BUFFALO, NY - In whatever fashion Congress and the President attempt to solve the impending "fiscal cliff", investment advisors say the impact will likely be steep...and that people of all means have to be prepared now more than ever.
Federal Reserve Chairman Ben Bernanke is largely credited with coining the phrase "fiscal cliff" last winter, when warning of a looming slowdown for the nation's economy, unless an alternative deficit-reduction deal can be reached between the President and lawmakers.
Without one, the result would be hundreds of billions of dollars in across-the-board spending cuts and $500 billion in tax increases for fiscal year 2013 alone, as several of the so-called "Bush Era" tax cuts will expire.
"That's a big deal, because if you look at the Bush tax cuts one of the biggest benefactors was the middle class," said Michael Lomas of The Financial Guys LLC.
According to the nonpartisan Tax Policy Center, the typical middle-class taxpayer would pay $2,000 more.
"However, there would be pain to everyone," warned Michael Curatolo, a financial advisor with Georgetown Capitol Group, as even those who earn the lowest fifth of all incomes would pay about $400 more, while the top percent could see a $121,000 jump in taxes.
Financial planners say in these uncertain times, there are two certain rules.
Rule number one is those folks in Washington will do what they will, and rule number two is ...you might not be able to do anything about rule number one.
Which means you have to look out for yourself.
Among the many Bush tax cuts due to expire, is one on capital gains. Therefore, if you hold individual stocks, it could be advantageous in certain cases to sell them.
"If you know you're going to need to sell something in the beginning of 2013, it definitely may be advantageous to push that forward to 2012," said Curatolo.
"Maybe raise some cash in your portfolio," suggested Lomas, for those invested in mutual funds. "If you have a 401k plan it's not a bad time to make sure you've got a little bit of that money in a money market account within the plan."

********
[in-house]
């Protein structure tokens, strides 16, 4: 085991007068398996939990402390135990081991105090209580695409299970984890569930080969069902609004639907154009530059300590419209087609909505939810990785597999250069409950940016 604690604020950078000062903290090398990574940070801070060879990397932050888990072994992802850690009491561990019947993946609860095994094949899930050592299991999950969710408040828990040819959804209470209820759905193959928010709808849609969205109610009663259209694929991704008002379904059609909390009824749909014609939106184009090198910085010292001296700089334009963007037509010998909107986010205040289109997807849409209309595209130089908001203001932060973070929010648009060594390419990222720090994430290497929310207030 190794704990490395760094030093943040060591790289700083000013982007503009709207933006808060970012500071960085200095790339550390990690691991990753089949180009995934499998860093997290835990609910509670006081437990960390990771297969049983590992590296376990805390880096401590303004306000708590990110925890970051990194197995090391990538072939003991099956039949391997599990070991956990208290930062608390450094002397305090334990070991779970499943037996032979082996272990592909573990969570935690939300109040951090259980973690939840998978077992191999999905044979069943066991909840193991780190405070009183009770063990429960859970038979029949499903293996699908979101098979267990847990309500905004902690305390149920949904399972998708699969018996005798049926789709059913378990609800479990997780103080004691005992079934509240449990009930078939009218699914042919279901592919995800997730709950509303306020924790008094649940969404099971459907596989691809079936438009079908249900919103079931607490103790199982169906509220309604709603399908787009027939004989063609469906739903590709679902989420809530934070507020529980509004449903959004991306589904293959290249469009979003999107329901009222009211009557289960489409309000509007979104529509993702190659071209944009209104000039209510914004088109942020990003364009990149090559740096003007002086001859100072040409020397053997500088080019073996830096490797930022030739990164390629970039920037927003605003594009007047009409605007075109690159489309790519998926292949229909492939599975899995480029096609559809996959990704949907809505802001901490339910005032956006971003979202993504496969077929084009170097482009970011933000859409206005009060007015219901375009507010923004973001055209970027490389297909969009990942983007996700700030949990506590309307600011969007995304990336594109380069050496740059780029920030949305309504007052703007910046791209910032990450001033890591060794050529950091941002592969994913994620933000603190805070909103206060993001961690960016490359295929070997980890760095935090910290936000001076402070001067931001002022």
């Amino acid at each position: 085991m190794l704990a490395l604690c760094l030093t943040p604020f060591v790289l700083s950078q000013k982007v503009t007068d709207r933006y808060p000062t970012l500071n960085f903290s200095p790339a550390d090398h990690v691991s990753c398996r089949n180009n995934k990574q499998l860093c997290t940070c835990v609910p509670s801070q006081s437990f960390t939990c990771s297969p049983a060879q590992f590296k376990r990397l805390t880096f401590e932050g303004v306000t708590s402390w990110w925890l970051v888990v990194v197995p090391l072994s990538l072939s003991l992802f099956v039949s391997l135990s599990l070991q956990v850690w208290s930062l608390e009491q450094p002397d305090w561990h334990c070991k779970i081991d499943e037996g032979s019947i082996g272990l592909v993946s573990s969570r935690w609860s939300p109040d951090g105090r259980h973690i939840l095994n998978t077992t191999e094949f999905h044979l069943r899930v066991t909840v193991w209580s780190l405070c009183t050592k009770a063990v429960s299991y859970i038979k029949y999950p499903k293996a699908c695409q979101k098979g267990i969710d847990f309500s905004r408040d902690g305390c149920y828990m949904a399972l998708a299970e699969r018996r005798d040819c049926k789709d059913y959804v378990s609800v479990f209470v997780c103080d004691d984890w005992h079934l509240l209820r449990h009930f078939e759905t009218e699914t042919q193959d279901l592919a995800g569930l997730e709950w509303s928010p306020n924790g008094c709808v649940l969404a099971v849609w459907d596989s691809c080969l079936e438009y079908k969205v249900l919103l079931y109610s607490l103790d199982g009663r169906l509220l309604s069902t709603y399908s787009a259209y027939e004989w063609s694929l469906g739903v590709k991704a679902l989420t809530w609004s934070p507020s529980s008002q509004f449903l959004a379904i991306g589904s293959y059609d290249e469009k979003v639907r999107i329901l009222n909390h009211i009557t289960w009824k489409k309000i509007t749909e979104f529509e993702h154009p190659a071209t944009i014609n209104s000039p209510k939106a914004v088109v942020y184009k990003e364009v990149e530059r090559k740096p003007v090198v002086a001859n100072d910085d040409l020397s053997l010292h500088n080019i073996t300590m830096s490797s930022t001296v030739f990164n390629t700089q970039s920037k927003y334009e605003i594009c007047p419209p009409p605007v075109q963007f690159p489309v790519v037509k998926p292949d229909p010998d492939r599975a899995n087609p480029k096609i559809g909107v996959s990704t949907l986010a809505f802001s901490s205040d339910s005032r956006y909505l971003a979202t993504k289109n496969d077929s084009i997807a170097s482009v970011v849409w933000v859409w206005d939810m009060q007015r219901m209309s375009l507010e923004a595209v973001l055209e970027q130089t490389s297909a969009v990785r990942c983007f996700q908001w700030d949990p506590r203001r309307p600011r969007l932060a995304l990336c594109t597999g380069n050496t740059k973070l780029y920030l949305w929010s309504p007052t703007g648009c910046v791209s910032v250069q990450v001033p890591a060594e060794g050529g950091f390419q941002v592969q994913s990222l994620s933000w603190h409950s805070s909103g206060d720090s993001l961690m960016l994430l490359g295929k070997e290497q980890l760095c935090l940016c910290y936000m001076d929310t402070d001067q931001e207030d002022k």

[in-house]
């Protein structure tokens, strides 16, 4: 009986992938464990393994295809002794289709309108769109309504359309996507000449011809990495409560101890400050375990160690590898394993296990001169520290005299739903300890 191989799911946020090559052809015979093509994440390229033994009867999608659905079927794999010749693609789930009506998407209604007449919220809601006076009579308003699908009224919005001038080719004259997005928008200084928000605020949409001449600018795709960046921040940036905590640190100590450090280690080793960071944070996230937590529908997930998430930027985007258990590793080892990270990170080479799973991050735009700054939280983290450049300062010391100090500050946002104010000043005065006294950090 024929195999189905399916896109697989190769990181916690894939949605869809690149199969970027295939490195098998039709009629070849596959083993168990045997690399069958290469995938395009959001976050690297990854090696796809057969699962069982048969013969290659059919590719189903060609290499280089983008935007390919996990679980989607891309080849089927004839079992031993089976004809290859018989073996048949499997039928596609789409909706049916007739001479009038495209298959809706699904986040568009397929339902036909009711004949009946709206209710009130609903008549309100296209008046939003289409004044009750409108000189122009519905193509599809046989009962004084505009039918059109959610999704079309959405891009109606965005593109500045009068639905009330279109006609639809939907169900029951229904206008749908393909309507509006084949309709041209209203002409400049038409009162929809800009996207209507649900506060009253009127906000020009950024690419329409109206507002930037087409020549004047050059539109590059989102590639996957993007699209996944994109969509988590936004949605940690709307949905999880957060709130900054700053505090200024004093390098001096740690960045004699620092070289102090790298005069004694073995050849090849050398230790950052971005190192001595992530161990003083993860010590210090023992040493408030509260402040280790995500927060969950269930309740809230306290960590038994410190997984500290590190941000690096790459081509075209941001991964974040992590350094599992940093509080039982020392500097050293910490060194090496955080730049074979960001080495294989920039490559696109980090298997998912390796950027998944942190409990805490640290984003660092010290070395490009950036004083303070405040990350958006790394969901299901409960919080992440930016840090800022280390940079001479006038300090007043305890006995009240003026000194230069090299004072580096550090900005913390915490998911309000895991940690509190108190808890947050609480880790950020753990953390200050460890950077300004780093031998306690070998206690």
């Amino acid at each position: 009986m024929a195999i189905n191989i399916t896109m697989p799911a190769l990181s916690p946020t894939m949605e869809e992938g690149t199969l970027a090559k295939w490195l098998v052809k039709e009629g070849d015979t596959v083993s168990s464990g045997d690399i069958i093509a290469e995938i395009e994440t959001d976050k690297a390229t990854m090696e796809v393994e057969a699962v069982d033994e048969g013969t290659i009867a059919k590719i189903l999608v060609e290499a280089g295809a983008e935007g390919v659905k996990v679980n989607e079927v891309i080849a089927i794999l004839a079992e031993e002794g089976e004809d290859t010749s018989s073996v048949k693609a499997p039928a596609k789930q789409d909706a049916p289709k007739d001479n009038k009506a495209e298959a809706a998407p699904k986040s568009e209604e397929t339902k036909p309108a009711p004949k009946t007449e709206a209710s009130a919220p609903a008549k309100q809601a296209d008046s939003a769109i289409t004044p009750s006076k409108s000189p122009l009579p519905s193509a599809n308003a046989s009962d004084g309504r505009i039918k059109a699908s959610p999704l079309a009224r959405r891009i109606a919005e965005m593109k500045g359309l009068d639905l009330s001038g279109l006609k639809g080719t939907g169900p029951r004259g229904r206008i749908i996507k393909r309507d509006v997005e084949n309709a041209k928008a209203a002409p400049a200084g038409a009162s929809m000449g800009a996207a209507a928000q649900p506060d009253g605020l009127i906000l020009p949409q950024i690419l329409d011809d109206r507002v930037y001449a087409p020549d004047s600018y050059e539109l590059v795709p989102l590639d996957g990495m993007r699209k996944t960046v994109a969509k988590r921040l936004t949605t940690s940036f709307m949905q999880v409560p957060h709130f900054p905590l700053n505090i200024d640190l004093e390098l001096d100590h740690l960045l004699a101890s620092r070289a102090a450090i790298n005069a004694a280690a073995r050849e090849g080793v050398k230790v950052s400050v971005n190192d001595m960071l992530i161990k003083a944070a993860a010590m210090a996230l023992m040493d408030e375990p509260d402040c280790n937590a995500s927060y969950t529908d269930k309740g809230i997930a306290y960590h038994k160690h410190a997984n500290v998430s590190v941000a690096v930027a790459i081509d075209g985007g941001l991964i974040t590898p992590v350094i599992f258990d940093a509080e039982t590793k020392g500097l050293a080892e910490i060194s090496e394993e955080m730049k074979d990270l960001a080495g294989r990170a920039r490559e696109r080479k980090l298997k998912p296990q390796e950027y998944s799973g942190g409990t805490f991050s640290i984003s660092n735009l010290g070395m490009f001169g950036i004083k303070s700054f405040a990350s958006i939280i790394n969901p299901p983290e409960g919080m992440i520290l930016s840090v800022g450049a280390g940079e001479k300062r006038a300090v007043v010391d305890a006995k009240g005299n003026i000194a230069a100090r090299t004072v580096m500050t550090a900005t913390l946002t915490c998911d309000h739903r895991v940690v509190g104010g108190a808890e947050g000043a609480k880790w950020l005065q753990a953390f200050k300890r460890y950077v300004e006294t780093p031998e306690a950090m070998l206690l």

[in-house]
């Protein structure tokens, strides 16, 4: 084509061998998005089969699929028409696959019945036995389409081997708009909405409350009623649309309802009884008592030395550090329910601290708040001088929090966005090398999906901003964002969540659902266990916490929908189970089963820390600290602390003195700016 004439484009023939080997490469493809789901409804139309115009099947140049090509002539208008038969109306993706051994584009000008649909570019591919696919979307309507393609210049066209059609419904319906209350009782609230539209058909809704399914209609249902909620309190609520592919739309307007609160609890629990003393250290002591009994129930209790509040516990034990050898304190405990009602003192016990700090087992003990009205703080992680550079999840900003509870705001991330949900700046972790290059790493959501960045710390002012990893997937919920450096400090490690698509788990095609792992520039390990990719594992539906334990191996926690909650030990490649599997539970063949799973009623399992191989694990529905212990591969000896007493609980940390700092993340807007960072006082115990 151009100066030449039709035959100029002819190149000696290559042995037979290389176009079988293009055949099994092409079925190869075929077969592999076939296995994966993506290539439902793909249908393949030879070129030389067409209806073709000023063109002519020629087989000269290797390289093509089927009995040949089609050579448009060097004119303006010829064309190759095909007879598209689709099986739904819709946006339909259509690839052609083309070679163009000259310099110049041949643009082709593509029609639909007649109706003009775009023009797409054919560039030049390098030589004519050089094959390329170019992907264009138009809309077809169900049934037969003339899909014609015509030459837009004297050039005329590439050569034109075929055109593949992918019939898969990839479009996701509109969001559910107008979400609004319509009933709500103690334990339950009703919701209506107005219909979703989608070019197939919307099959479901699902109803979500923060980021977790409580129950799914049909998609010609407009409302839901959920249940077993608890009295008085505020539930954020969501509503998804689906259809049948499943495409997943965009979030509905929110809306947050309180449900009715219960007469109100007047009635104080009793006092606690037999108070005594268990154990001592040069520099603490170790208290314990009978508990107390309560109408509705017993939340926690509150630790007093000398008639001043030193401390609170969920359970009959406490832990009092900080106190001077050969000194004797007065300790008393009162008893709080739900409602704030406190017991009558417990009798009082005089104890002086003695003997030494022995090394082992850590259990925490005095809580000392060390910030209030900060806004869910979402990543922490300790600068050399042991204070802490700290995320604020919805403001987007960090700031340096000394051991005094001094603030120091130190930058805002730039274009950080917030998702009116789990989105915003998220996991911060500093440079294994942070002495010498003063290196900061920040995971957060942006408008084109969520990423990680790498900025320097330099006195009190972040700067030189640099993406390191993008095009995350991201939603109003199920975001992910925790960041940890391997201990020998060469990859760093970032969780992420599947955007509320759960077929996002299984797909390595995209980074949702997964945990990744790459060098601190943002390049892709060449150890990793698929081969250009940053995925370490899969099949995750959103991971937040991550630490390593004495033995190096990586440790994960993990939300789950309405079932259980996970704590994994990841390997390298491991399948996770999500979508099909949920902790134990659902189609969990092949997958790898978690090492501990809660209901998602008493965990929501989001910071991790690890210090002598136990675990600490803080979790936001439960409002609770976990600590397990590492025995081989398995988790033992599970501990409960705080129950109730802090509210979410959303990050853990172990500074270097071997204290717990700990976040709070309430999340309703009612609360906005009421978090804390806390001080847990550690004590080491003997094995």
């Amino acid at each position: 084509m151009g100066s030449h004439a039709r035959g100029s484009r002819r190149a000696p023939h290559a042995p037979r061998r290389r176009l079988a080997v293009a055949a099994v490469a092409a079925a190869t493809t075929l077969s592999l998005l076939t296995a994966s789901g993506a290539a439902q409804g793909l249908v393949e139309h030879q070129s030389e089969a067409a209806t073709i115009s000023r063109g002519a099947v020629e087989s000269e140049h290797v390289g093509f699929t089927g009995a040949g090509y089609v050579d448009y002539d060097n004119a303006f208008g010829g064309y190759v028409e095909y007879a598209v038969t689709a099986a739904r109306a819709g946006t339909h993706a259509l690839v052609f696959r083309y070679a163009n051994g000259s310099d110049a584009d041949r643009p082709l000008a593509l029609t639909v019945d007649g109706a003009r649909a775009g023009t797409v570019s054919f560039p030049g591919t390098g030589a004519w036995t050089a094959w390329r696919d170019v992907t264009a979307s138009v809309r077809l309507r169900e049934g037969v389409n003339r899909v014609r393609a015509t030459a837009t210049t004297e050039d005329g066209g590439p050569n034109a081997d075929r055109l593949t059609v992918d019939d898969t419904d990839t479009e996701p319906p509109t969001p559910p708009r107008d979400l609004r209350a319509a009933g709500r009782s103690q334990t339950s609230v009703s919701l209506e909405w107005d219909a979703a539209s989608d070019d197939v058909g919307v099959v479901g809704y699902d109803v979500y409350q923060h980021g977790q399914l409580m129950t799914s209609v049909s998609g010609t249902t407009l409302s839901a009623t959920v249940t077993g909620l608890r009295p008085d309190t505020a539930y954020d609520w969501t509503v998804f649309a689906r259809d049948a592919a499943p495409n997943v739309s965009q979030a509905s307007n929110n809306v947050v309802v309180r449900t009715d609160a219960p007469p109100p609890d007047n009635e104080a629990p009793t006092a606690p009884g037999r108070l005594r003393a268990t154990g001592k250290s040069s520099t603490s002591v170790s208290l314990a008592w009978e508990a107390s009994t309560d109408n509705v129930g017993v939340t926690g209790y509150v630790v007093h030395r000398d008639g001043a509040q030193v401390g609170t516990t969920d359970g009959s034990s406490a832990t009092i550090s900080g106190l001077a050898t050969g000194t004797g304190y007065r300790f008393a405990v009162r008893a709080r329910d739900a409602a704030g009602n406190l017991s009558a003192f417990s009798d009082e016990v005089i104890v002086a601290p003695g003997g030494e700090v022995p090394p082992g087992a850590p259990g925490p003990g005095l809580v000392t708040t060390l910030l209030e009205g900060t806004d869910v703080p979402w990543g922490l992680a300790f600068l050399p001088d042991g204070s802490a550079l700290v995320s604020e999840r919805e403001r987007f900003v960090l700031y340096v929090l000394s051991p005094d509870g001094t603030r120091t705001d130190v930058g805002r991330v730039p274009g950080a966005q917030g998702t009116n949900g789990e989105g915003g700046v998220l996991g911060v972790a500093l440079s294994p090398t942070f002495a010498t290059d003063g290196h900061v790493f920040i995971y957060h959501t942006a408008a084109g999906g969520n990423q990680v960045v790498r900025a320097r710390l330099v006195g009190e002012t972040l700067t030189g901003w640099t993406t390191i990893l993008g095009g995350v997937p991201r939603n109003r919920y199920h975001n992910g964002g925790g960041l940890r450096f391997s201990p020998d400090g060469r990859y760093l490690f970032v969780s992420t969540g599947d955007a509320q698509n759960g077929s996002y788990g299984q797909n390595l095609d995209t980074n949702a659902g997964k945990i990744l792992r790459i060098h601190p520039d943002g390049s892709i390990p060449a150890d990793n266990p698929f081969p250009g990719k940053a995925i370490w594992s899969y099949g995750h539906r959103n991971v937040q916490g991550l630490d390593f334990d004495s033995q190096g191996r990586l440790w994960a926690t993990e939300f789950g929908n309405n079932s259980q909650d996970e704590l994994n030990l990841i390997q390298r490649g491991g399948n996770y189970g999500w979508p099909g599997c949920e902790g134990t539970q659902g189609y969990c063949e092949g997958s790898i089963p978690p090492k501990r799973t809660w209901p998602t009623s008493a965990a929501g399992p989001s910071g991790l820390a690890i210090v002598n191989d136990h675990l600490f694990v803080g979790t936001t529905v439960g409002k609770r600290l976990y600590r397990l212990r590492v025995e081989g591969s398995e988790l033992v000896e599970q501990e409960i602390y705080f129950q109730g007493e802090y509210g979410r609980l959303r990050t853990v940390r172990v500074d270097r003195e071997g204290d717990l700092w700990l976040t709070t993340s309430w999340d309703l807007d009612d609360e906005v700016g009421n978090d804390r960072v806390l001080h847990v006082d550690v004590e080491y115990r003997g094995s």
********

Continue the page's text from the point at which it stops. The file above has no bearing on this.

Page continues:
Lomas issued a cautionary remark regarding government bond investments.
"As interest rates go up, government bond pricing can get hurt and there's a lot of people out there worried about the stock market and worried about corporate bonds, and they're moving all these 401k assets into the government bond side of things and I think that's a big mistake."
Of course that assumes you have money to invest.
"Remember, there are two parts to the fiscal cliff... an increase in tax rates for everybody and a lot of government programs that aren't going to be funded, so there's going to be a lot of government jobs cut if we go over the fiscal cliff," said Lomas.
As Western New York is a place with a high concentration of government related jobs in particular, that scenario could have a devastating impact on the region's recovery.
"From an economic standpoint, if there are some people losing their jobs, that's going to have a negative effect to the economy," Lomas said.
As the political jockeying continues with no result in sight, both advisors say there's no clear cut area of specific impact for investors, so the average person can do nothing better than to prepare for anything.
"I can tell you it is more important than ever to be well diversified and to not make panicked whole sale decisions and changes," said Lomas.
"I think the best advice is be prepared," added Curatolo. "We're all going to be paying more in taxes... the dollar amount you really won't know until this thing gets resolved. Instead of saying the word 'panic' I would use the term 'buckle up', because it's going to be a bumpy, aggravating ride for investors."
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